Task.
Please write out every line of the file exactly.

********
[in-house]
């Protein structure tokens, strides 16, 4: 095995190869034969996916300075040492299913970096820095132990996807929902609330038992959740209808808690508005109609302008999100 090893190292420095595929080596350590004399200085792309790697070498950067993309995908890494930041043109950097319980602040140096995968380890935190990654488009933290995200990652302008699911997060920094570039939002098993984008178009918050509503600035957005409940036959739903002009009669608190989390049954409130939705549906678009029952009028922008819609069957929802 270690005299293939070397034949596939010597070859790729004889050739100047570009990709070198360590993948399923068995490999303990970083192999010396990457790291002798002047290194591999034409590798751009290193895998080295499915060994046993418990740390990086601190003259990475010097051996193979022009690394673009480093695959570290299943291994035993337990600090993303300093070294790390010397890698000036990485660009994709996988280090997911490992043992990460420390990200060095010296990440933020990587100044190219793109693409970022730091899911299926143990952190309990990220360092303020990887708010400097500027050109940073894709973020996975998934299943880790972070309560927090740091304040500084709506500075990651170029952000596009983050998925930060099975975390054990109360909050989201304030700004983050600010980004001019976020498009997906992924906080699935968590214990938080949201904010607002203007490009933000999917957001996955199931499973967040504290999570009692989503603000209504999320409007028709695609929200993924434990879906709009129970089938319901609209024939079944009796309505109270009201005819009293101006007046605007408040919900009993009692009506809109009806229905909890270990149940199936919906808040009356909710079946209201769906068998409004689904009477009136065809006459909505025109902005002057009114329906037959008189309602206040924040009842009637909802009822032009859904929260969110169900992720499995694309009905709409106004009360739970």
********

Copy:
[in-house]
């Protein structure tokens, strides 16, 4: 095995190869034969996916300075040492299913970096820095132990996807929902609330038992959740209808808690508005109609302008999100 090893190292420095595929080596350590004399200085792309790697070498950067993309995908890494930041043109950097319980602040140096995968380890935190990654488009933290995200990652302008699911997060920094570039939002098993984008178009918050509503600035957005409940036959739903002009009669608190989390049954409130939705549906678009029952009028922008819609069957929802 270690005299293939070397034949596939010597070859790729004889050739100047570009990709070198360590993948399923068995490999303990970083192999010396990457790291002798002047290194591999034409590798751009290193895998080295499915060994046993418990740390990086601190003259990475010097051996193979022009690394673009480093695959570290299943291994035993337990600090993303300093070294790390010397890698000036990485660009994709996988280090997911490992043992990460420390990200060095010296990440933020990587100044190219793109693409970022730091899911299926143990952190309990990220360092303020990887708010400097500027050109940073894709973020996975998934299943880790972070309560927090740091304040500084709506500075990651170029952000596009983050998925930060099975975390054990109360909050989201304030700004983050600010980004001019976020498009997906992924906080699935968590214990938080949201904010607002203007490009933000999917957001996955199931499973967040504290999570009692989503603000209504999320409007028709695609929200993924434990879906709009129970089938319901609209024939079944009796309505109270009201005819009293101006007046605007408040919900009993009692009506809109009806229905909890270990149940199936919906808040009356909710079946209201769906068998409004689904009477009136065809006459909505025109902005002057009114329906037959008189309602206040924040009842009637909802009822032009859904929260969110169900992720499995694309009905709409106004009360739970």